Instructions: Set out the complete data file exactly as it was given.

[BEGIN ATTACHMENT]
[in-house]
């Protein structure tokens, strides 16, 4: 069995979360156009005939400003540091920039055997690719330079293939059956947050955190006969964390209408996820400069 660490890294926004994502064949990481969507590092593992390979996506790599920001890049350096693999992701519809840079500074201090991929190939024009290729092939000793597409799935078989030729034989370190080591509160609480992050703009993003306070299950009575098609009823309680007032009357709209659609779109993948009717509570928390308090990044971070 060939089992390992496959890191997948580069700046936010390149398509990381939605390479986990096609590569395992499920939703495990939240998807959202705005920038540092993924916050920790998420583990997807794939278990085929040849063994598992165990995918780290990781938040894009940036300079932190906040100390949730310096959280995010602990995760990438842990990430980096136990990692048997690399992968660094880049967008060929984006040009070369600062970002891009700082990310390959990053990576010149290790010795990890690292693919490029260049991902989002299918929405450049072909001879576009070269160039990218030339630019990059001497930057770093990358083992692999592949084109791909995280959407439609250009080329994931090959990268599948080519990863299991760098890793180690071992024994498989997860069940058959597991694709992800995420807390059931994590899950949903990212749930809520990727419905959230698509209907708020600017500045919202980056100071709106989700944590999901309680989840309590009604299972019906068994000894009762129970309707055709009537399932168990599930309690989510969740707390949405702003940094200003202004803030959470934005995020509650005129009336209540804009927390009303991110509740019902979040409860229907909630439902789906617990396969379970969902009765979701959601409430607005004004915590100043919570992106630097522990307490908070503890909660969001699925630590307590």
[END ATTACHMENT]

[in-house]
């Protein structure tokens, strides 16, 4: 069995979360156009005939400003540091920039055997690719330079293939059956947050955190006969964390209408996820400069 660490890294926004994502064949990481969507590092593992390979996506790599920001890049350096693999992701519809840079500074201090991929190939024009290729092939000793597409799935078989030729034989370190080591509160609480992050703009993003306070299950009575098609009823309680007032009357709209659609779109993948009717509570928390308090990044971070 060939089992390992496959890191997948580069700046936010390149398509990381939605390479986990096609590569395992499920939703495990939240998807959202705005920038540092993924916050920790998420583990997807794939278990085929040849063994598992165990995918780290990781938040894009940036300079932190906040100390949730310096959280995010602990995760990438842990990430980096136990990692048997690399992968660094880049967008060929984006040009070369600062970002891009700082990310390959990053990576010149290790010795990890690292693919490029260049991902989002299918929405450049072909001879576009070269160039990218030339630019990059001497930057770093990358083992692999592949084109791909995280959407439609250009080329994931090959990268599948080519990863299991760098890793180690071992024994498989997860069940058959597991694709992800995420807390059931994590899950949903990212749930809520990727419905959230698509209907708020600017500045919202980056100071709106989700944590999901309680989840309590009604299972019906068994000894009762129970309707055709009537399932168990599930309690989510969740707390949405702003940094200003202004803030959470934005995020509650005129009336209540804009927390009303991110509740019902979040409860229907909630439902789906617990396969379970969902009765979701959601409430607005004004915590100043919570992106630097522990307490908070503890909660969001699925630590307590």